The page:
Journal Article
Contributions of Local Farming to Urban Sustainability in the Northeast United States

Food consumption is an important contributor to a city’s environmental impacts (carbon emissions, land occupation, water use, etc.) Urban farming (UF) has been advocated as a means to increase urban sustainability by reducing food-related transport and tapping into local resources. Taking Boston as an illustrative Northeast U.S. city, we developed a novel method to estimate sub-urban, food-borne carbon and land footprints using multiregion-input-output modeling and nutritional surveys. Computer simulations utilizing primary data explored UF’s ability to reduce these footprints using select farming technologies, building on previous city-scale UF assessments which have hitherto been dependent on proxy data for UF. We found that UF generated meagre food-related carbon footprint reductions (1.1–2.9% of baseline 2211 kg CO2equivalents/capita/annum) and land occupation increases (<1% of baseline 9000 m2 land occupation/capita/annum) under optimal production scenarios, informing future evidence-based urban design and policy crafting in the region. Notwithstanding UF’s marginal environmental gains, UF could help Boston meet national nutritional guidelines for vegetable intake, generate an estimated $160 million U.S. in revenue to growers and act as a pedagogical and community building tool, though these benefits would hinge on large-scale UF proliferation, likely undergirded by environmental remediation of marginal lands in the city.

Title
Publication TypeJournal Article
Year of Publication2017
AuthorsFernandez J, Goldstein BP, Hauschild MZ, Birkved M
JournalEnvironmental Science & Technology
Volume51
Issue13
Start Page7340
Date Published06/2017
Abstract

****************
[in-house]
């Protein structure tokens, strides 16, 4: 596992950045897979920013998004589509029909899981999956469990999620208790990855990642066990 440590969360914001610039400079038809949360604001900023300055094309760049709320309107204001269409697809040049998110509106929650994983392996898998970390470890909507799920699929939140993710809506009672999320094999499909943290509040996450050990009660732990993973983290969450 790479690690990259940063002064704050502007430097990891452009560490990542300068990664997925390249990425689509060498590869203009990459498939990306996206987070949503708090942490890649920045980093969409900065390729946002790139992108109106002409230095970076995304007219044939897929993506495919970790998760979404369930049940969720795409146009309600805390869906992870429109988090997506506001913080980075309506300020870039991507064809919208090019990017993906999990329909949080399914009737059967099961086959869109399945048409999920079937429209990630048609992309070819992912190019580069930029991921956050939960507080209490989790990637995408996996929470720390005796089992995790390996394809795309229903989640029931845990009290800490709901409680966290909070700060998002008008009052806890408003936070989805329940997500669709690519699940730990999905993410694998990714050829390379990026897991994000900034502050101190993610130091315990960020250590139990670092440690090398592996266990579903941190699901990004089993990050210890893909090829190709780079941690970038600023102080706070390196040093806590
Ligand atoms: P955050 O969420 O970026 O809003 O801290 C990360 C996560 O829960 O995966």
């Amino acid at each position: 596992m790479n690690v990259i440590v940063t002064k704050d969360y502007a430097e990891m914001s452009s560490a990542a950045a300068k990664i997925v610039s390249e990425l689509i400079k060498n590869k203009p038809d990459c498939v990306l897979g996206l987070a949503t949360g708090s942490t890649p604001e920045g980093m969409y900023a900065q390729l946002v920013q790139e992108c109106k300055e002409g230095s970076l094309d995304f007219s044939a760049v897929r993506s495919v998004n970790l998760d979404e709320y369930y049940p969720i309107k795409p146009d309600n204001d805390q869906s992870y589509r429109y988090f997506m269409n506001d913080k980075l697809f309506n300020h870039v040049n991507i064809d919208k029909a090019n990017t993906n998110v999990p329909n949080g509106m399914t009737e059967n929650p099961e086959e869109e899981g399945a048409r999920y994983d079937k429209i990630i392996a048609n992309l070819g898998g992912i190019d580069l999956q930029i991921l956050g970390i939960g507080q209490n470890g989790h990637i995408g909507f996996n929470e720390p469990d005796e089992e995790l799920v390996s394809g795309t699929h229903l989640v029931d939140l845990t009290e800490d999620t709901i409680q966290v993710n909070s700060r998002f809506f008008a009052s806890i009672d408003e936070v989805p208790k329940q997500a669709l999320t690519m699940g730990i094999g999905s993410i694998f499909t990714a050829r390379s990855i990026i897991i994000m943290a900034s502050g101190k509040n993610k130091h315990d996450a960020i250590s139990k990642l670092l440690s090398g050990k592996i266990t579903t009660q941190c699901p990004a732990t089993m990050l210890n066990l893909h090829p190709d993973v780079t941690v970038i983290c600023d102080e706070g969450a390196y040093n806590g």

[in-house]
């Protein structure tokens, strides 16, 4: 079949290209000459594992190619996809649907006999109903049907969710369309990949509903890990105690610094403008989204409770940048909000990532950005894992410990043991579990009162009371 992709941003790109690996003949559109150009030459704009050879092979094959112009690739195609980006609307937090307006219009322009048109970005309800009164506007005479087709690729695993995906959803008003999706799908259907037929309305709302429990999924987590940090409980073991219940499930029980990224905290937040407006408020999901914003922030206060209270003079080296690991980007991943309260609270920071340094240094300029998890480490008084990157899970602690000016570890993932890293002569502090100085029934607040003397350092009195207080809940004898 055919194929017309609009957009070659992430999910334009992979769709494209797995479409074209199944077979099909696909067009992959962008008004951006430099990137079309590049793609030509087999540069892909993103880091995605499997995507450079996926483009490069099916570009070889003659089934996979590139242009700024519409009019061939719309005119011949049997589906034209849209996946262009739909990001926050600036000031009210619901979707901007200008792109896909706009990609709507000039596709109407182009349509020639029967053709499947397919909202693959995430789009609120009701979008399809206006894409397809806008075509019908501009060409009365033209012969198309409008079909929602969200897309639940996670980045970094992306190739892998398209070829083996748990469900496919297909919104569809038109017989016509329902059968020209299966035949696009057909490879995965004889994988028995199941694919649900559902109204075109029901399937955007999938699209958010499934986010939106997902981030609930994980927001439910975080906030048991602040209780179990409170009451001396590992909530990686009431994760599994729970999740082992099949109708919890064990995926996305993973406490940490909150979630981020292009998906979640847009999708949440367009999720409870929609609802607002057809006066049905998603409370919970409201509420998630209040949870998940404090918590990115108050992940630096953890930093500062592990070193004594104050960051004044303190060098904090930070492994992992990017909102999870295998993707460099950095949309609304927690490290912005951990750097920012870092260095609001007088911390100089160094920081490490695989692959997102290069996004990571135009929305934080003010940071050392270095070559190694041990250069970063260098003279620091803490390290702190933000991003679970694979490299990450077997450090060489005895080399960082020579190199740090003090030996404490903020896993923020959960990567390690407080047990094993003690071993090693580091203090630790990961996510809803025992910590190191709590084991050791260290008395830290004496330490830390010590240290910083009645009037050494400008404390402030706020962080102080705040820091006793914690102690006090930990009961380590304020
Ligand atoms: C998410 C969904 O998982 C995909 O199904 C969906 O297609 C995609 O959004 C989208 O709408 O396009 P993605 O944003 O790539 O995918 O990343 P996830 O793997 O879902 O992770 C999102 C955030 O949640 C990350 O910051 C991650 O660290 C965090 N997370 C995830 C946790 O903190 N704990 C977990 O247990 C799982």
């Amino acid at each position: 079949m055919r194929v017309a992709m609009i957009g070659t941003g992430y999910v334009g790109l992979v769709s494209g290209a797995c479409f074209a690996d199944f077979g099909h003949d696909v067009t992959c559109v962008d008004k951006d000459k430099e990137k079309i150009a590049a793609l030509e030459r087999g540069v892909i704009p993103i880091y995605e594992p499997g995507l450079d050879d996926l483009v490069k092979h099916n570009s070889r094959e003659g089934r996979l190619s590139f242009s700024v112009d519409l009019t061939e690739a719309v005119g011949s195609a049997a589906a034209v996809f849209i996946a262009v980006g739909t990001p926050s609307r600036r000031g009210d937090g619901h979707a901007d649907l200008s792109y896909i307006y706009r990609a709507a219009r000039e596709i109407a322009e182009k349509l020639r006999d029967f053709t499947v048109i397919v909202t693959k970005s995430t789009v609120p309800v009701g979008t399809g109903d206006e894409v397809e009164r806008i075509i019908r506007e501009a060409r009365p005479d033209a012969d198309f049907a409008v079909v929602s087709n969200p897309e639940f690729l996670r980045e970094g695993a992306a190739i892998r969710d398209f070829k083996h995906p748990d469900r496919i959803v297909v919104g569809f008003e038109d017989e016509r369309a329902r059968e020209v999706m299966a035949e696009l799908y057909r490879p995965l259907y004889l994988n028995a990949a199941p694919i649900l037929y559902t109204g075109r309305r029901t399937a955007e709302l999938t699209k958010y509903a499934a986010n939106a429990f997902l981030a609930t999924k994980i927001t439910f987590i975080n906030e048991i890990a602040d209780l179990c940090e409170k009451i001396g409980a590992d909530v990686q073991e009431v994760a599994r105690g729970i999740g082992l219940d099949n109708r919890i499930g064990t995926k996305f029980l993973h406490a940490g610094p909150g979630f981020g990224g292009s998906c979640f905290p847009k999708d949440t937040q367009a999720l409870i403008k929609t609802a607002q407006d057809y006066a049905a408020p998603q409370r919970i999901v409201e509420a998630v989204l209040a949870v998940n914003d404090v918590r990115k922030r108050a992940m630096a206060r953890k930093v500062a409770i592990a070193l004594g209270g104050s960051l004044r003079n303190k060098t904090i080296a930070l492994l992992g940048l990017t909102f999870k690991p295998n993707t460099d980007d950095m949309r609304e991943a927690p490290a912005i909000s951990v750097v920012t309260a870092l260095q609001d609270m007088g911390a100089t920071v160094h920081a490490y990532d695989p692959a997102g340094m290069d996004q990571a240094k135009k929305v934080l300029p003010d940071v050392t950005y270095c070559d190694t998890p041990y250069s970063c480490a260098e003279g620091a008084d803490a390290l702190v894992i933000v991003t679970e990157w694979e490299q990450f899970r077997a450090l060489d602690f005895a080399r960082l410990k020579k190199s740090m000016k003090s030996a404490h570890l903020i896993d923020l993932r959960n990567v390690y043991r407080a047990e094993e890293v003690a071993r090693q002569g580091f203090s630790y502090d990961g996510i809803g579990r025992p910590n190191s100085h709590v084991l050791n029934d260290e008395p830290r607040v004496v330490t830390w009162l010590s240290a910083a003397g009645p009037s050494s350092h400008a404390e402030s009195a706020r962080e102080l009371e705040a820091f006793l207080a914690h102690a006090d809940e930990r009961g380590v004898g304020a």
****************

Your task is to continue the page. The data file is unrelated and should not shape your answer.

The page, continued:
Food consumption is an important contributor to a city’s environmental impacts (carbon emissions, land occupation, water use, etc.) Urban farming (UF) has been advocated as a means to increase urban sustainability by reducing food-related transport and tapping into local resources. Taking Boston as an illustrative Northeast U.S. city, we developed a novel method to estimate sub-urban, food-borne carbon and land footprints using multiregion-input-output modeling and nutritional surveys. Computer simulations utilizing primary data explored UF’s ability to reduce these footprints using select farming technologies, building on previous city-scale UF assessments which have hitherto been dependent on proxy data for UF. We found that UF generated meagre food-related carbon footprint reductions (1.1–2.9% of baseline 2211 kg CO2equivalents/capita/annum) and land occupation increases (<1% of baseline 9000 m2 land occupation/capita/annum) under optimal production scenarios, informing future evidence-based urban design and policy crafting in the region. Notwithstanding UF’s marginal environmental gains, UF could help Boston meet national nutritional guidelines for vegetable intake, generate an estimated $160 million U.S. in revenue to growers and act as a pedagogical and community building tool, though these benefits would hinge on large-scale UF proliferation, likely undergirded by environmental remediation of marginal lands in the city.